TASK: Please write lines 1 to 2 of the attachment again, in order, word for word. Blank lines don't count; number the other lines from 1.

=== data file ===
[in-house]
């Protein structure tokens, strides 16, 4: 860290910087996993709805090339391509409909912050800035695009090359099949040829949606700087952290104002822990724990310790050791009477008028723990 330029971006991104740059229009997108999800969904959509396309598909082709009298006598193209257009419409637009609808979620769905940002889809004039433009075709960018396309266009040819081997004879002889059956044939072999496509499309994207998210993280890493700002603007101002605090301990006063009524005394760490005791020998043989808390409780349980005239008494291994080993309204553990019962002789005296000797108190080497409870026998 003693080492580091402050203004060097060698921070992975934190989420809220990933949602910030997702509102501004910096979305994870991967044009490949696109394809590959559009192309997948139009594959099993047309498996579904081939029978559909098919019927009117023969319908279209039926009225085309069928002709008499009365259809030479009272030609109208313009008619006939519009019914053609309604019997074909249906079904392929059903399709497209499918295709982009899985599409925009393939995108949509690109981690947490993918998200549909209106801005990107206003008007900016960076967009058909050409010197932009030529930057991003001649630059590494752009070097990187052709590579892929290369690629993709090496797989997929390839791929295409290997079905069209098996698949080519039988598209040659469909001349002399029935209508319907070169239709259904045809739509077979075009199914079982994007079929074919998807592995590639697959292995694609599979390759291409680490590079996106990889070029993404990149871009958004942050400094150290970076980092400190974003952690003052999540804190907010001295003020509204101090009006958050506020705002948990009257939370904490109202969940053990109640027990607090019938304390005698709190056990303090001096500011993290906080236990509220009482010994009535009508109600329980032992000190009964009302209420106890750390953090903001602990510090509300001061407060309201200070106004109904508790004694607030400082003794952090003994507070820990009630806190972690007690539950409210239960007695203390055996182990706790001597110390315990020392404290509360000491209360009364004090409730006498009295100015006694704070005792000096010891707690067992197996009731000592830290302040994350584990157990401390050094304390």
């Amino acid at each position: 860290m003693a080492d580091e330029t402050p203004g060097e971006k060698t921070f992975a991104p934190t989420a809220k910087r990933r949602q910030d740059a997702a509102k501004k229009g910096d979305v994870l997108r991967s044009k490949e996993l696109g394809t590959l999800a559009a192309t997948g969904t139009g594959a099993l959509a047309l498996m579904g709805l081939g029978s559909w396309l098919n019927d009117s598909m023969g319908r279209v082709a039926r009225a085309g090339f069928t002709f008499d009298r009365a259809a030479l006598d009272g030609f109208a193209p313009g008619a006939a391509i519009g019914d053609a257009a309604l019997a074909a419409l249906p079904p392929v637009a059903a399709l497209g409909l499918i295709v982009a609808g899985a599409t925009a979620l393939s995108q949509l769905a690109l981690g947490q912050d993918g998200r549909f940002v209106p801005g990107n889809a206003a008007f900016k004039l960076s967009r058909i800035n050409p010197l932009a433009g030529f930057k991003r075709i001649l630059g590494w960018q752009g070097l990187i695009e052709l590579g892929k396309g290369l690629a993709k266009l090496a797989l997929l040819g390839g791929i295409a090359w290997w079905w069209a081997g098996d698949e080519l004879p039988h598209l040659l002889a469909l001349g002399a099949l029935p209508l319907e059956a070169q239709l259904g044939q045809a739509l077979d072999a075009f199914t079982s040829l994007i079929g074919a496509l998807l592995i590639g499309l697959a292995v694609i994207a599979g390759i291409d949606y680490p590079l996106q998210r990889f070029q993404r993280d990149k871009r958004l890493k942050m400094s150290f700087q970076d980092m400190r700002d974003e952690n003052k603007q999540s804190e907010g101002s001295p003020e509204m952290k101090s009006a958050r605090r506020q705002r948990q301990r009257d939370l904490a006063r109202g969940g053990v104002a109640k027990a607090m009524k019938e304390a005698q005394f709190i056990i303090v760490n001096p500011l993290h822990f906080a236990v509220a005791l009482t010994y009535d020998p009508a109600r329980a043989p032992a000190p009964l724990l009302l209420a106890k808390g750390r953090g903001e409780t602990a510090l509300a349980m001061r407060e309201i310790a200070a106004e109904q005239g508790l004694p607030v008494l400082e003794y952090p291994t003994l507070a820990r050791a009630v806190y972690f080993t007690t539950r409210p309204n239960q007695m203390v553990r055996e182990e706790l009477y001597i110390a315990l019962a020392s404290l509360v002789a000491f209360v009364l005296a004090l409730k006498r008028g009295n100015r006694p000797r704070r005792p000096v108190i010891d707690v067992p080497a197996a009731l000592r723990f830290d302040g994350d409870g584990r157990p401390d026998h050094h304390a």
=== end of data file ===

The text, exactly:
[in-house]
């Protein structure tokens, strides 16, 4: 860290910087996993709805090339391509409909912050800035695009090359099949040829949606700087952290104002822990724990310790050791009477008028723990 330029971006991104740059229009997108999800969904959509396309598909082709009298006598193209257009419409637009609808979620769905940002889809004039433009075709960018396309266009040819081997004879002889059956044939072999496509499309994207998210993280890493700002603007101002605090301990006063009524005394760490005791020998043989808390409780349980005239008494291994080993309204553990019962002789005296000797108190080497409870026998 003693080492580091402050203004060097060698921070992975934190989420809220990933949602910030997702509102501004910096979305994870991967044009490949696109394809590959559009192309997948139009594959099993047309498996579904081939029978559909098919019927009117023969319908279209039926009225085309069928002709008499009365259809030479009272030609109208313009008619006939519009019914053609309604019997074909249906079904392929059903399709497209499918295709982009899985599409925009393939995108949509690109981690947490993918998200549909209106801005990107206003008007900016960076967009058909050409010197932009030529930057991003001649630059590494752009070097990187052709590579892929290369690629993709090496797989997929390839791929295409290997079905069209098996698949080519039988598209040659469909001349002399029935209508319907070169239709259904045809739509077979075009199914079982994007079929074919998807592995590639697959292995694609599979390759291409680490590079996106990889070029993404990149871009958004942050400094150290970076980092400190974003952690003052999540804190907010001295003020509204101090009006958050506020705002948990009257939370904490109202969940053990109640027990607090019938304390005698709190056990303090001096500011993290906080236990509220009482010994009535009508109600329980032992000190009964009302209420106890750390953090903001602990510090509300001061407060309201200070106004109904508790004694607030400082003794952090003994507070820990009630806190972690007690539950409210239960007695203390055996182990706790001597110390315990020392404290509360000491209360009364004090409730006498009295100015006694704070005792000096010891707690067992197996009731000592830290302040994350584990157990401390050094304390």